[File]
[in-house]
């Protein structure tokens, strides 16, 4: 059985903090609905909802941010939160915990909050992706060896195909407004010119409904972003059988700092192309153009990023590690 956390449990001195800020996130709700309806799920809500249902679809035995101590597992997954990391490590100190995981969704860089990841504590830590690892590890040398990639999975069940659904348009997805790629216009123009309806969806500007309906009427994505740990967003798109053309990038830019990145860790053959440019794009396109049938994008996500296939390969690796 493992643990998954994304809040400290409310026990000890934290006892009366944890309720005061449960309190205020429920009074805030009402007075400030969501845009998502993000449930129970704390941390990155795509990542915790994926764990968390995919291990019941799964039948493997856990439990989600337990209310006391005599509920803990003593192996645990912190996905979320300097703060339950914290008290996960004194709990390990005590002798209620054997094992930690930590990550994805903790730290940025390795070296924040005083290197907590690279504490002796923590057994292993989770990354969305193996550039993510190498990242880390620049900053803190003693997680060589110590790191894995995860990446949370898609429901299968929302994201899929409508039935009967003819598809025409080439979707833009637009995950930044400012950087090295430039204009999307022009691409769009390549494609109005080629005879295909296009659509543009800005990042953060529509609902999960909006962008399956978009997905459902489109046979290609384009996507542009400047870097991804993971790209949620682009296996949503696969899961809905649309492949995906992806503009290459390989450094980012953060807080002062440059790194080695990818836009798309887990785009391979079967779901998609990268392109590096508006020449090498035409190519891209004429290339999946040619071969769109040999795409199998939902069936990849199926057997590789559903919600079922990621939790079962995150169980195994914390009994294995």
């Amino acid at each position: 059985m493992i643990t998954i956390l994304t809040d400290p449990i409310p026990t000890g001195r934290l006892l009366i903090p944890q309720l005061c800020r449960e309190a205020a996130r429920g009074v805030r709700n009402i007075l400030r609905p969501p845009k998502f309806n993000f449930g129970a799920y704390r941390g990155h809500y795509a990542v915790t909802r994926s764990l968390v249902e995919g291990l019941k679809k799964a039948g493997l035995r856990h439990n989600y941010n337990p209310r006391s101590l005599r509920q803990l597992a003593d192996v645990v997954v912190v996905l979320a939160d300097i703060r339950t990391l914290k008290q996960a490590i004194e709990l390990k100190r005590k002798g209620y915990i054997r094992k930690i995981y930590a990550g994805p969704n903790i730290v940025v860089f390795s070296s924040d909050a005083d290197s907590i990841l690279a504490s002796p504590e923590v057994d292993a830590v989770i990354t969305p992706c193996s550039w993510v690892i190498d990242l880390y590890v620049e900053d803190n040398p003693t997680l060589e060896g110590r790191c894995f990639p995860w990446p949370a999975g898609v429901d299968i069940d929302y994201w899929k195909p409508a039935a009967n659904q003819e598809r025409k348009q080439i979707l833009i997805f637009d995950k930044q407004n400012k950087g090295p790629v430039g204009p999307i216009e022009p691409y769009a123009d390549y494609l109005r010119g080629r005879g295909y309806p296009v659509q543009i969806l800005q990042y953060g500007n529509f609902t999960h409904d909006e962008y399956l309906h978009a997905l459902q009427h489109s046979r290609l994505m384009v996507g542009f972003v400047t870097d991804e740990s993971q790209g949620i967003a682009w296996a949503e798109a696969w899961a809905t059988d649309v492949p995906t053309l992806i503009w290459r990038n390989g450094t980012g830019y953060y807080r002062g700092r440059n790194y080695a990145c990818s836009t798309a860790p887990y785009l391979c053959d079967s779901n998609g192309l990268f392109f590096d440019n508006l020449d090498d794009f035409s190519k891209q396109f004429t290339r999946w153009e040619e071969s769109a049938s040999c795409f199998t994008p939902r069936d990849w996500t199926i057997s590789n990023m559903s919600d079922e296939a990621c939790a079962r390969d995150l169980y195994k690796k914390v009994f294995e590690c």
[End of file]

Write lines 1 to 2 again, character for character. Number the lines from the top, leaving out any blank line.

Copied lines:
[in-house]
């Protein structure tokens, strides 16, 4: 059985903090609905909802941010939160915990909050992706060896195909407004010119409904972003059988700092192309153009990023590690 956390449990001195800020996130709700309806799920809500249902679809035995101590597992997954990391490590100190995981969704860089990841504590830590690892590890040398990639999975069940659904348009997805790629216009123009309806969806500007309906009427994505740990967003798109053309990038830019990145860790053959440019794009396109049938994008996500296939390969690796 493992643990998954994304809040400290409310026990000890934290006892009366944890309720005061449960309190205020429920009074805030009402007075400030969501845009998502993000449930129970704390941390990155795509990542915790994926764990968390995919291990019941799964039948493997856990439990989600337990209310006391005599509920803990003593192996645990912190996905979320300097703060339950914290008290996960004194709990390990005590002798209620054997094992930690930590990550994805903790730290940025390795070296924040005083290197907590690279504490002796923590057994292993989770990354969305193996550039993510190498990242880390620049900053803190003693997680060589110590790191894995995860990446949370898609429901299968929302994201899929409508039935009967003819598809025409080439979707833009637009995950930044400012950087090295430039204009999307022009691409769009390549494609109005080629005879295909296009659509543009800005990042953060529509609902999960909006962008399956978009997905459902489109046979290609384009996507542009400047870097991804993971790209949620682009296996949503696969899961809905649309492949995906992806503009290459390989450094980012953060807080002062440059790194080695990818836009798309887990785009391979079967779901998609990268392109590096508006020449090498035409190519891209004429290339999946040619071969769109040999795409199998939902069936990849199926057997590789559903919600079922990621939790079962995150169980195994914390009994294995």